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Fake Indigenous Rights Law Protested at Mexican Consulate

At the Mexican consulate in Chicago and other cities around the country, protesters decried the Mexican Congress's ratification of a "fake" indigenous rights law which fails to fulfill the major tenets of the San Andres Accords.

On May 18, about 35 people gathered outside the Mexican Consulate at 300 N. Michigan Avenue to protest the Mexican Senates passing what they called a "fake" Indigenous Rights Law on April 28.
Critics say the constitutional amendment does little to protect the rights of indigenous people in Mexico, including the communities in the southern state of Chiapas where low-intensity warfare has been going on since the Zapatista uprising calling for autonomy started in 1994. Speakers at the consulate charged that the amendment, which still has to be ratified by the two thirds of the individual state senates to become law, violates the 1996 San Andres Accords, which were the result of negotiations between the EZLN (Zapatista National Liberation Army) in Chiapas and the federal government.
Protests were held at Mexican consulates in other cities around the country on May 18, and at each consulate letters with hundreds of signatures were delivered to the consulates. The letters demanded that the government pass indigenous rights legislation which is faithful to the San Andres Accords, and specifically that it ratify the proposed COCOPA accords in their entirety. Speakers at the protest noted that the National Indigenous Congress and the EZLN have both categorically rejected the legislation recently passed by the Senate.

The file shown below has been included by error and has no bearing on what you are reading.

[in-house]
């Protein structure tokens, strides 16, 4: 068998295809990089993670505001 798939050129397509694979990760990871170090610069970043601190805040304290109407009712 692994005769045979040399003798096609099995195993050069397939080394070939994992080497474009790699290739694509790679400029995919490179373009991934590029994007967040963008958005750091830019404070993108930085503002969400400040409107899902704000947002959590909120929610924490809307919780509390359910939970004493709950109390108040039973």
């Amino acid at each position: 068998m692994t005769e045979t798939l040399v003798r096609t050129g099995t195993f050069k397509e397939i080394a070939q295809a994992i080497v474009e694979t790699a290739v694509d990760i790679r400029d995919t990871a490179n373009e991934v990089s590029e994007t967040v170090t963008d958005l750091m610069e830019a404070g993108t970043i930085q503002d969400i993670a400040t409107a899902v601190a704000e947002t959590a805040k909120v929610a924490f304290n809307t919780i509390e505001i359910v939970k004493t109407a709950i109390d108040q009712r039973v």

"The constitutional reform in no way answers the demands of indigenous people," said a statement from the EZLN, read at the protest. "It represents a serious offense to indigenous people."
"We are protesting a bill that completely guts the dignity of indigenous people," said Jason Wallach, an organizer with the Chiapas Media Project.
The COCOPA accords guarantee measures of autonomy for indigenous people, including the right to maintain forms of government and justice systems in keeping with indigenous law, and the right to provide education in indigenous languages.
When Fox, a member of the PAN party, was elected last summer, the seemingly endless stranglehold of the PRI party was broken. Fox promised to end the conflict in Chiapas "in 15 minutes," but critics say he has done little to end oppression and militarization or grant autonomy and democracy to indigenous communities.
"I think its finally clear that there isnt a single political party in Mexico now which is in favor of indigenous people," said Tom Hansen, director of the Chicago-based Mexico Solidarity Network. "Even PRD (opposition party) senators voted for this."
Teodoro Alonso, press secretary for the consulate, said that the legislation is out of Foxs hands.
"The EZLN can make whatever statements they want but the reality is the law is in the hands of Congress," he said. "President Fox doesnt have the power to change it. People didnt get the law passed that they wanted, and theyre looking to put the blame on someone they can easily identify. But the president is committed to making the law work in favor of indigenous people."
Statements read from the EZLN and the National Indigenous Congress didnt accept this answer.
"This betrays hopes for a negotiated solution to the war in Chiapas," said the statement from the EZLN. "The EZLN has suspended dialogue between ourselves and the Fox government. The EZLN will not dialogue with the federal government until indigenous rights are recognized with the COCOPA proposal."
For more information, contact the Mexico Solidarity Network at msn (at) or 773-583-7728.



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